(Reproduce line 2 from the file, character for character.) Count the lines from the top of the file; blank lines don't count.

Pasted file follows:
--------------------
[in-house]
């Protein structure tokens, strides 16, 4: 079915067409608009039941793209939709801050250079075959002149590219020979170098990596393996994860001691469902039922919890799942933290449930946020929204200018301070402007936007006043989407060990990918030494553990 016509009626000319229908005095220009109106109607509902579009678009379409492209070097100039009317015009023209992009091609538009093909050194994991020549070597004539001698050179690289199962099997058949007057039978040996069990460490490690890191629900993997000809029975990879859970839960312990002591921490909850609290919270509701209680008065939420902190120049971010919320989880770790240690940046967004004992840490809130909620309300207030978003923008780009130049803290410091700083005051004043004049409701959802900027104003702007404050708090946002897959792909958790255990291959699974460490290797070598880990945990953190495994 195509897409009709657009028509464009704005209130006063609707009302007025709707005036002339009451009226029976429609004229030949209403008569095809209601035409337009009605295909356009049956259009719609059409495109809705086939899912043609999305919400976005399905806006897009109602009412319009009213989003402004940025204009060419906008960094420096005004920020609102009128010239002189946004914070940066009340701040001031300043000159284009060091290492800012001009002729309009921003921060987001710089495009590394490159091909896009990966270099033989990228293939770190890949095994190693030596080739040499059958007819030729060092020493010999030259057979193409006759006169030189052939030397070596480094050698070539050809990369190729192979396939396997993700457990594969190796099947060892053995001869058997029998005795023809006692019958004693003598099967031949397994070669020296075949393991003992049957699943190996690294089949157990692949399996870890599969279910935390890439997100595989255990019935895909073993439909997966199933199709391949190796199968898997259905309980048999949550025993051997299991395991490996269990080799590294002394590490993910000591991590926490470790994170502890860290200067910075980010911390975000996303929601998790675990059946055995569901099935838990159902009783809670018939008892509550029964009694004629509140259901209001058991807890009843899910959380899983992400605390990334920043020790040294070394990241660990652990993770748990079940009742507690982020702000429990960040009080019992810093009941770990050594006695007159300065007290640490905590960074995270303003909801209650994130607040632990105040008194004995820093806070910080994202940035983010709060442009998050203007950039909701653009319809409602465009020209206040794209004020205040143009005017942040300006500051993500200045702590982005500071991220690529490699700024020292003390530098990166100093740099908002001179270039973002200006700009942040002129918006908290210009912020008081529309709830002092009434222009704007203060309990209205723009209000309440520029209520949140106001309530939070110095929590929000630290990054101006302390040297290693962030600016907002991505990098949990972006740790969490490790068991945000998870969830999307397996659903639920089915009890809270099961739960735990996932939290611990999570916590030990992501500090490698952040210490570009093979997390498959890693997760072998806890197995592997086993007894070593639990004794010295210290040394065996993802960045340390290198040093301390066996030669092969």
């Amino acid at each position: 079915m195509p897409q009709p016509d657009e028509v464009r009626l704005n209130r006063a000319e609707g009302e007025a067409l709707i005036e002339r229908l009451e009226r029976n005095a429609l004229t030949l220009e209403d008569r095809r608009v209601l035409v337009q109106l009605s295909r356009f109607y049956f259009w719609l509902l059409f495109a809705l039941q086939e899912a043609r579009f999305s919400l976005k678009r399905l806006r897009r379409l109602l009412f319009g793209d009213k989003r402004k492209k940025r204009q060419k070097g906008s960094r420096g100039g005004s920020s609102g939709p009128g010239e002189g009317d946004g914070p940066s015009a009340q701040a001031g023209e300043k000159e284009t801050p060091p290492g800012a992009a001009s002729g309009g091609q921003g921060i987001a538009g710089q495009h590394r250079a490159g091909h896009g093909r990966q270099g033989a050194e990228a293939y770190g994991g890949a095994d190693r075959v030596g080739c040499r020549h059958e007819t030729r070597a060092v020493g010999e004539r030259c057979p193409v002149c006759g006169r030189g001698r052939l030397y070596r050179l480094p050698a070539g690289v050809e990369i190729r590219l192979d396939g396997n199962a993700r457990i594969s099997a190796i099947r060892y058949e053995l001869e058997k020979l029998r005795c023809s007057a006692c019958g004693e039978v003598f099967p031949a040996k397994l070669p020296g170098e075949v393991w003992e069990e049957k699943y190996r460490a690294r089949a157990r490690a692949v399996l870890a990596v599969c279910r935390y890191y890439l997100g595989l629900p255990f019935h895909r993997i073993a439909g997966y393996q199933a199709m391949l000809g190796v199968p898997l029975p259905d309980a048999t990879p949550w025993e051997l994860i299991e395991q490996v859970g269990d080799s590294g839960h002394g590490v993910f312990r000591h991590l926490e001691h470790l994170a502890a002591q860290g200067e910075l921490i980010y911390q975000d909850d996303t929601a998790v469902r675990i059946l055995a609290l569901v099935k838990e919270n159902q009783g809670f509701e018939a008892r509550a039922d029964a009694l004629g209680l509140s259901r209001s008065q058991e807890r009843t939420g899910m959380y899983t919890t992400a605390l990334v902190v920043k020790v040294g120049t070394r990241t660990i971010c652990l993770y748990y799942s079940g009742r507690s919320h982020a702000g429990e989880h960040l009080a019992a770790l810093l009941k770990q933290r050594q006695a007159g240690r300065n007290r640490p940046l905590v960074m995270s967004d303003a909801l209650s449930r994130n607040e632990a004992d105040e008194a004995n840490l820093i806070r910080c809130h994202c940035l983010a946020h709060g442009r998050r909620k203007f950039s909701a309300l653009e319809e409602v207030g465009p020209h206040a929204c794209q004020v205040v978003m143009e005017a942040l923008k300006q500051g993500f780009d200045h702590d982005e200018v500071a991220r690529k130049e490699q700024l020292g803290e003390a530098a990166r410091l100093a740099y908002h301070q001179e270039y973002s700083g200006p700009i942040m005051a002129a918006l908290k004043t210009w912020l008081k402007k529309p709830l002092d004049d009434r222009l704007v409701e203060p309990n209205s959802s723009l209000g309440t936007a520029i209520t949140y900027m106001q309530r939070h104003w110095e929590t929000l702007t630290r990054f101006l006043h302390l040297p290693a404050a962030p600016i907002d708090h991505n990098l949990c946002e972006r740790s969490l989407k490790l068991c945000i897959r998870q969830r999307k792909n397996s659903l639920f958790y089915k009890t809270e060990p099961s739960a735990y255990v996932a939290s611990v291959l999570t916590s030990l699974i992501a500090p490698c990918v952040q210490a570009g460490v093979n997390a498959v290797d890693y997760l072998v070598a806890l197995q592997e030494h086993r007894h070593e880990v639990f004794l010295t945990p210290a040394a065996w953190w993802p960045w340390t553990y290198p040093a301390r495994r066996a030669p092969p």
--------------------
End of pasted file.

């Protein structure tokens, strides 16, 4: 079915067409608009039941793209939709801050250079075959002149590219020979170098990596393996994860001691469902039922919890799942933290449930946020929204200018301070402007936007006043989407060990990918030494553990 016509009626000319229908005095220009109106109607509902579009678009379409492209070097100039009317015009023209992009091609538009093909050194994991020549070597004539001698050179690289199962099997058949007057039978040996069990460490490690890191629900993997000809029975990879859970839960312990002591921490909850609290919270509701209680008065939420902190120049971010919320989880770790240690940046967004004992840490809130909620309300207030978003923008780009130049803290410091700083005051004043004049409701959802900027104003702007404050708090946002897959792909958790255990291959699974460490290797070598880990945990953190495994 195509897409009709657009028509464009704005209130006063609707009302007025709707005036002339009451009226029976429609004229030949209403008569095809209601035409337009009605295909356009049956259009719609059409495109809705086939899912043609999305919400976005399905806006897009109602009412319009009213989003402004940025204009060419906008960094420096005004920020609102009128010239002189946004914070940066009340701040001031300043000159284009060091290492800012001009002729309009921003921060987001710089495009590394490159091909896009990966270099033989990228293939770190890949095994190693030596080739040499059958007819030729060092020493010999030259057979193409006759006169030189052939030397070596480094050698070539050809990369190729192979396939396997993700457990594969190796099947060892053995001869058997029998005795023809006692019958004693003598099967031949397994070669020296075949393991003992049957699943190996690294089949157990692949399996870890599969279910935390890439997100595989255990019935895909073993439909997966199933199709391949190796199968898997259905309980048999949550025993051997299991395991490996269990080799590294002394590490993910000591991590926490470790994170502890860290200067910075980010911390975000996303929601998790675990059946055995569901099935838990159902009783809670018939008892509550029964009694004629509140259901209001058991807890009843899910959380899983992400605390990334920043020790040294070394990241660990652990993770748990079940009742507690982020702000429990960040009080019992810093009941770990050594006695007159300065007290640490905590960074995270303003909801209650994130607040632990105040008194004995820093806070910080994202940035983010709060442009998050203007950039909701653009319809409602465009020209206040794209004020205040143009005017942040300006500051993500200045702590982005500071991220690529490699700024020292003390530098990166100093740099908002001179270039973002200006700009942040002129918006908290210009912020008081529309709830002092009434222009704007203060309990209205723009209000309440520029209520949140106001309530939070110095929590929000630290990054101006302390040297290693962030600016907002991505990098949990972006740790969490490790068991945000998870969830999307397996659903639920089915009890809270099961739960735990996932939290611990999570916590030990992501500090490698952040210490570009093979997390498959890693997760072998806890197995592997086993007894070593639990004794010295210290040394065996993802960045340390290198040093301390066996030669092969």